The Cult of Beauty dominated the second half of the 19th century, which was for some akin to a religion.  The priesthood originally consisted of John Ruskin, Dante Gabriel Rossetti, William Morris and Walter Pater but by 1880 its leading spokesperson was Oscar Wilde.  Oscar made his debut, as an art critic, in 1877, with his review of the Grosvenor Gallery.  His downfall came in 1895, when not only Oscar but also Art itself was put on trial and found to be morally corrupting.  Oscar was blamed for leading astray the youth of his day, for turning young men into effeminate fops and young women into emancipated viragos!   The Aesthetic male was too concerned with his china, carpets and curtains, while the High Art Maiden was too caught up in the pursuit of art to worry about a husband or children.  The Aesthetic movement encouraged everybody to consider themselves an artist, even if it was only in terms of personal dress and home decorating.  Homes were transformed into Palaces of Art, while shopping, at Liberty’s and Morris and Co., was raised to an art form in its own right!  This lavishly illustrated lecture considers the House Beautiful in the 1870s and 1880s, from the Cult of Japan to Gilbert and Sullivan’s Patience, which sent up the whole fashion.

London Decadents: Aubrey Beardsley and his Circle

Audrey Beardsley (1872-98), the enfant terrible of the 1890s, was barely twenty-five when he died of TB in 1898. Beardsley’s illustrations for Oscar Wilde’s English edition Salome (1894) created a sensation. Decadent femme fatales provoked anxiety; the New Woman was as troubling as the effete Dandy.   Beardsley and Wilde belonged to a circle of artists and writers, numbering Charles Rickets, Charles Shannon, Richard Le Gallienne, Arthur William Symons and John Addington Symonds.  Many of them contributed to the Yellow Book, the quarterly magazine that encapsulated the Beardsley era.  When Wilde was convicted of ‘gross indecency’ the decadents went ‘underground’. Inevitably many fled to Paris.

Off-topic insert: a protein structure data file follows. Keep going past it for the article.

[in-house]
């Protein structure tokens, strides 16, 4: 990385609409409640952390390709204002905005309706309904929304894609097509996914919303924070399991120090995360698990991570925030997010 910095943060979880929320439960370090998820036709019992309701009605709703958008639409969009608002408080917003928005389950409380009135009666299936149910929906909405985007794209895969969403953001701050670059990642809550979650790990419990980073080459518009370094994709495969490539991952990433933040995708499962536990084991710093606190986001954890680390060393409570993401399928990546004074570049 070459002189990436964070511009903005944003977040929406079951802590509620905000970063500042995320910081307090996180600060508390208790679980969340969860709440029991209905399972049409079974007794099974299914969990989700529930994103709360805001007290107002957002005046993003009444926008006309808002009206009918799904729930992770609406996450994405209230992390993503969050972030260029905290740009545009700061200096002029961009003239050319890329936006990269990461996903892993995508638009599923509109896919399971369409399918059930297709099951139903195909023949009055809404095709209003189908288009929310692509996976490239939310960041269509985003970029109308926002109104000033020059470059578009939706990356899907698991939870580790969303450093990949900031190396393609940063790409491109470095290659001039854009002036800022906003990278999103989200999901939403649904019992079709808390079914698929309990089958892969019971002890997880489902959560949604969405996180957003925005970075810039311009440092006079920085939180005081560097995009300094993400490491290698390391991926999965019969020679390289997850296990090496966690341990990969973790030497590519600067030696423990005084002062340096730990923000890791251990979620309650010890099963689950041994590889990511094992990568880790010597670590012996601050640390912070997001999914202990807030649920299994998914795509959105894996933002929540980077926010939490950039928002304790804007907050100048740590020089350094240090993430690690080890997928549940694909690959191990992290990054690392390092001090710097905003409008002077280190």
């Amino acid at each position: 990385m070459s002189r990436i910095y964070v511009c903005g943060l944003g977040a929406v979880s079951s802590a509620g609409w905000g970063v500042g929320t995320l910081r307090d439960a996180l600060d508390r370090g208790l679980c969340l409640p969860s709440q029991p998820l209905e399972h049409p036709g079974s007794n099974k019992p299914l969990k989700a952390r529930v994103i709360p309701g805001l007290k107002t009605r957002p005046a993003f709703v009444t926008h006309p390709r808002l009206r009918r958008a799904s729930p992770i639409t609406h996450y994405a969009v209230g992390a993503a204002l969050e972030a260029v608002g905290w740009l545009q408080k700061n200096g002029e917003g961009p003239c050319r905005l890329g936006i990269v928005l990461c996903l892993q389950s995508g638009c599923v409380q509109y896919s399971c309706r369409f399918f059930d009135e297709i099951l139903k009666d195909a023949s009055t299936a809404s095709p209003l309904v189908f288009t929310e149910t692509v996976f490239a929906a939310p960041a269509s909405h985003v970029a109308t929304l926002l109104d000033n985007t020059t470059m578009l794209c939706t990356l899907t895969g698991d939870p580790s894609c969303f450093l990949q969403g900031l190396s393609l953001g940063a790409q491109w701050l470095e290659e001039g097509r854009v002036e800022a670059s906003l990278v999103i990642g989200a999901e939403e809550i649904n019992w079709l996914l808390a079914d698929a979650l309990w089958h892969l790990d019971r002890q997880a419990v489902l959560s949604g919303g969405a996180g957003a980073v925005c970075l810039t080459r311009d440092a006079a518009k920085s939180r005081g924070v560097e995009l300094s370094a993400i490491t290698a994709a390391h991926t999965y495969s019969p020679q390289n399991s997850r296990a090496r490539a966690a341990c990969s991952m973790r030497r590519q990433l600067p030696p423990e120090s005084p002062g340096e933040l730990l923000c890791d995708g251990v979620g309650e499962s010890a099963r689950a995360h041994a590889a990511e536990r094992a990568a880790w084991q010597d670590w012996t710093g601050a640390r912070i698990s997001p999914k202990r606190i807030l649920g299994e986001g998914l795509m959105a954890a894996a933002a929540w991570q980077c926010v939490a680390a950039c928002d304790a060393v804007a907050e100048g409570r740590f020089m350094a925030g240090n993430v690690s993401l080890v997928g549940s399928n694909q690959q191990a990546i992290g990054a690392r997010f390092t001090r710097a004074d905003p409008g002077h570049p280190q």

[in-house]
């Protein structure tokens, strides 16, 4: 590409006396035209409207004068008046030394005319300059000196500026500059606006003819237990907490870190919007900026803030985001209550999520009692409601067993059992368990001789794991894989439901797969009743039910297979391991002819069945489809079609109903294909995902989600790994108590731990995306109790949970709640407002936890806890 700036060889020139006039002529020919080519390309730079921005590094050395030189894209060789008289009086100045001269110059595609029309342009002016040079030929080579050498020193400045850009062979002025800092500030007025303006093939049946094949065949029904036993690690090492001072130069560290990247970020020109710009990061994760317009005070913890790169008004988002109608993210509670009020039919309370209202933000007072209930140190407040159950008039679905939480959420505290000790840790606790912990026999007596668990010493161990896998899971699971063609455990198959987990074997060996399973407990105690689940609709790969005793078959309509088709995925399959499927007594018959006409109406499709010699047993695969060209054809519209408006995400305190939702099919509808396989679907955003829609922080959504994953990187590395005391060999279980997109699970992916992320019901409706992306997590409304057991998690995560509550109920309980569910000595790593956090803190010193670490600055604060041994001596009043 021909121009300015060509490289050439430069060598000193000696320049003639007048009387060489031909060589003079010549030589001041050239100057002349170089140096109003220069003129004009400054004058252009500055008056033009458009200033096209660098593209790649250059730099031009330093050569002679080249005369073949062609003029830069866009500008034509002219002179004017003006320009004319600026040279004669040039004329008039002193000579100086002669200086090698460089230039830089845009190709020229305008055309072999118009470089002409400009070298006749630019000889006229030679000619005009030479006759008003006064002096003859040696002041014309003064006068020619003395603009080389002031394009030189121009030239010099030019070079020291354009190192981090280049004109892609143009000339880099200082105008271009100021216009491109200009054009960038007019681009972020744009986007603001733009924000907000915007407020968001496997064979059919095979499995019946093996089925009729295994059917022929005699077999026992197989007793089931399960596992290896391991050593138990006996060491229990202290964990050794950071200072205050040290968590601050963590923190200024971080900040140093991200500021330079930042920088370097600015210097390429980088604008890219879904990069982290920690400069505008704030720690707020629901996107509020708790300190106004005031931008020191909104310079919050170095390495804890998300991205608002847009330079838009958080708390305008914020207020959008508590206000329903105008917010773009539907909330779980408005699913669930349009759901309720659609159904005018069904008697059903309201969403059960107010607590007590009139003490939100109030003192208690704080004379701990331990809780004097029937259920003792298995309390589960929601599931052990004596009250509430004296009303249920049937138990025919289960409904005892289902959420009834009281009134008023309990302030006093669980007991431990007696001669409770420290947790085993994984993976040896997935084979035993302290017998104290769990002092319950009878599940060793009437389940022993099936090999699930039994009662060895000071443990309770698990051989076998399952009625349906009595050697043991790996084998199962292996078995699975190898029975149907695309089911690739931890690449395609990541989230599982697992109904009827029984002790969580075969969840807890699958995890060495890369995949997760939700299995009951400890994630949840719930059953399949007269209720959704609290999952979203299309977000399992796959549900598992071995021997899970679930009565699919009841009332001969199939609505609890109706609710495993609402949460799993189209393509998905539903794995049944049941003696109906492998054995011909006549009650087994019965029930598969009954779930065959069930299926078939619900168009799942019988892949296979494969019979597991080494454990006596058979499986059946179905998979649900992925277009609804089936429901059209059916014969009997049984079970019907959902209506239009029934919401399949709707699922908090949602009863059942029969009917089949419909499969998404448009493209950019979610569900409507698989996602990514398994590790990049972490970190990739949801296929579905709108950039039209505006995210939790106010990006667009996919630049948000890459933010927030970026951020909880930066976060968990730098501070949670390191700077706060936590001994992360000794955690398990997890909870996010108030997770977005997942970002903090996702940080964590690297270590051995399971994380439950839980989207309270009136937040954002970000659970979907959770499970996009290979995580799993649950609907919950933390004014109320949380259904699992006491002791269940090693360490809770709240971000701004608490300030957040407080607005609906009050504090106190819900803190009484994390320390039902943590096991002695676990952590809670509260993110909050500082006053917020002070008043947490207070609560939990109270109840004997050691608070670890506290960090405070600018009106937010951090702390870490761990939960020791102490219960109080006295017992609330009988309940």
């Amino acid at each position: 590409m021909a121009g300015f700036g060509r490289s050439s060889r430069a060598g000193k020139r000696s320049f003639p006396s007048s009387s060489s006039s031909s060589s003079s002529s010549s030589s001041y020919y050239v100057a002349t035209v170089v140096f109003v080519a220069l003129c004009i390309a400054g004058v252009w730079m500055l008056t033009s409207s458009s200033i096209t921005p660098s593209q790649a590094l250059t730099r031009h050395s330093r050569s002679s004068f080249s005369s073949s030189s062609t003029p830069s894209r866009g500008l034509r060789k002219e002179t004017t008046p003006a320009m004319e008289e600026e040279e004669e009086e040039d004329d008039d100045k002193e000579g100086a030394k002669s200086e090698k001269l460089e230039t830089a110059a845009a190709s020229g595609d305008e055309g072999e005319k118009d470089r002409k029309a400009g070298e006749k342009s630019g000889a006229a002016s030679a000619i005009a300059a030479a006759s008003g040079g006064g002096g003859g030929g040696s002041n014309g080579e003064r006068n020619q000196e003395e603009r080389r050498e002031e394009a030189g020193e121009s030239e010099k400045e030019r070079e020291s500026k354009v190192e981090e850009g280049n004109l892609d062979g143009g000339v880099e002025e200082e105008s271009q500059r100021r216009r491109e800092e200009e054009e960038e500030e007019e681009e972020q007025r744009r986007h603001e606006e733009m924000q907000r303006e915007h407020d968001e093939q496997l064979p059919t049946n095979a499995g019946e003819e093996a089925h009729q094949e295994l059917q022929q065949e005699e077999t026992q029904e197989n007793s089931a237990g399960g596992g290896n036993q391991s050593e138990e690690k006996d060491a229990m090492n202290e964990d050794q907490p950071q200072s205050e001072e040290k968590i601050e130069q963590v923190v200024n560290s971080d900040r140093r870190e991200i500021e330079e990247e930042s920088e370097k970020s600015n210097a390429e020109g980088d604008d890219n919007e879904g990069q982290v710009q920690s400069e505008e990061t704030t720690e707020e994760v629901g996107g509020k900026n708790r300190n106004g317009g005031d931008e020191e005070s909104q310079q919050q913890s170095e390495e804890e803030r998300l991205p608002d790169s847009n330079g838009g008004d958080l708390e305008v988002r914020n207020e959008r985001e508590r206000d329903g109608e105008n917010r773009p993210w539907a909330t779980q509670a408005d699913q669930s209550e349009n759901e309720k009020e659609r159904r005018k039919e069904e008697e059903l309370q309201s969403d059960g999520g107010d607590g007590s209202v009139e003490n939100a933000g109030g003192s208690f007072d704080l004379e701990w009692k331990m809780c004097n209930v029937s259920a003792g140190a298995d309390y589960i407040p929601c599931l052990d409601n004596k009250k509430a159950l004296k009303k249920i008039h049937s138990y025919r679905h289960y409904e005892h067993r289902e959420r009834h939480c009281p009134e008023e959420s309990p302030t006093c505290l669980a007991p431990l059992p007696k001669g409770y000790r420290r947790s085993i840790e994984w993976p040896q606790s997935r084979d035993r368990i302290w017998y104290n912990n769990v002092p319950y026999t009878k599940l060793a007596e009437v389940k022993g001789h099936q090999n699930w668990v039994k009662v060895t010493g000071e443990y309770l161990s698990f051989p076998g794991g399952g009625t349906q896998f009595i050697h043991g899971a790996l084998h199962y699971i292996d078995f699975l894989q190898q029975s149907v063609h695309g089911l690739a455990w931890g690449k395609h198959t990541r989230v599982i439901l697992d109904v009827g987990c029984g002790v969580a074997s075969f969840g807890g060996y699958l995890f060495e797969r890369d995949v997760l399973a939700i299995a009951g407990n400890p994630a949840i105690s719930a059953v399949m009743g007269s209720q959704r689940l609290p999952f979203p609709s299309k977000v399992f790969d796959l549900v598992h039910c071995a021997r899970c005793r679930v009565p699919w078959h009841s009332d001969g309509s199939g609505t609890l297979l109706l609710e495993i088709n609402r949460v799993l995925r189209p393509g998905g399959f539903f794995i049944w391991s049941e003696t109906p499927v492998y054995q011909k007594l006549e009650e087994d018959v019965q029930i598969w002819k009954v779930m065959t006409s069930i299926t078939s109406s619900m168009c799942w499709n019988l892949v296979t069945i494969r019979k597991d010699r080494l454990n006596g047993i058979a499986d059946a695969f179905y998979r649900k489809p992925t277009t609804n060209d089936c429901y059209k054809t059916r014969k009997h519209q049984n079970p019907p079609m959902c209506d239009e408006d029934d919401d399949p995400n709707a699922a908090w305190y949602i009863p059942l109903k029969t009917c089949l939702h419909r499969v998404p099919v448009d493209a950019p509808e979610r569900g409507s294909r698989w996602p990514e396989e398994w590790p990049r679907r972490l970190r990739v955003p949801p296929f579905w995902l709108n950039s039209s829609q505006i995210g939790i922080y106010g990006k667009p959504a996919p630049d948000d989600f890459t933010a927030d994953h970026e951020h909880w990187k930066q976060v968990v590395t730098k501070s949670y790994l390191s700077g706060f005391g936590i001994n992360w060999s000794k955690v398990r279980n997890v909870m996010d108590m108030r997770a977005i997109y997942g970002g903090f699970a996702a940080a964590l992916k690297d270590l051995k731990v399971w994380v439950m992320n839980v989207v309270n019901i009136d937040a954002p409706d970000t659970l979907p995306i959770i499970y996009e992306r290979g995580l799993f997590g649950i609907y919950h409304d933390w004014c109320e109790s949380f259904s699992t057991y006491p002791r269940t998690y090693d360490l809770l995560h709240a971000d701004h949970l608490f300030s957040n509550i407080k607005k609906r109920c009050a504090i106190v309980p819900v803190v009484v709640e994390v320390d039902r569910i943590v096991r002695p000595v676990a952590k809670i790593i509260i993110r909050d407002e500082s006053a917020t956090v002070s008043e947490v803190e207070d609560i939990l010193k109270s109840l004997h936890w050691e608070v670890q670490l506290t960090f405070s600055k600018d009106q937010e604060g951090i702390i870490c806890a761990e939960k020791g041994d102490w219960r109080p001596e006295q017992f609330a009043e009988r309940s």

Art Nouveau 1900

In 1900 Art Nouveau was at its apogee: in Paris, Nancy, Brussels, Barcelona, Glasgow and Vienna.  This overview focuses on the designers working in France and Belgium: Alphonse Mucha, the premier poster designer; Rene Lalique, who produced the finest jewellery; Hector Guimard, the creator of the Paris Metro; Victor Horta, who fashioned the first Art Nouveau house in 1893, and Emile Galle, the glass designer who led l’Ecole de Nancy.  The French and Belgian schools relied on the infamous ‘whiplash’ or reflexive line and Woman to embody nature.  Curving, undulating forms were used to create figurines, furniture, ceramics, glass and jewellery, as well as covering entire buildings.  Rejected by the English, as it was seen to be ‘decoration for its own sake’, hedonistic, decadent and morally corrupting, Art Nouveau was condemned for being no more than mere pattern.  Hopefully this talk will change that opinion! 

Mackintosh and the Glasgow Four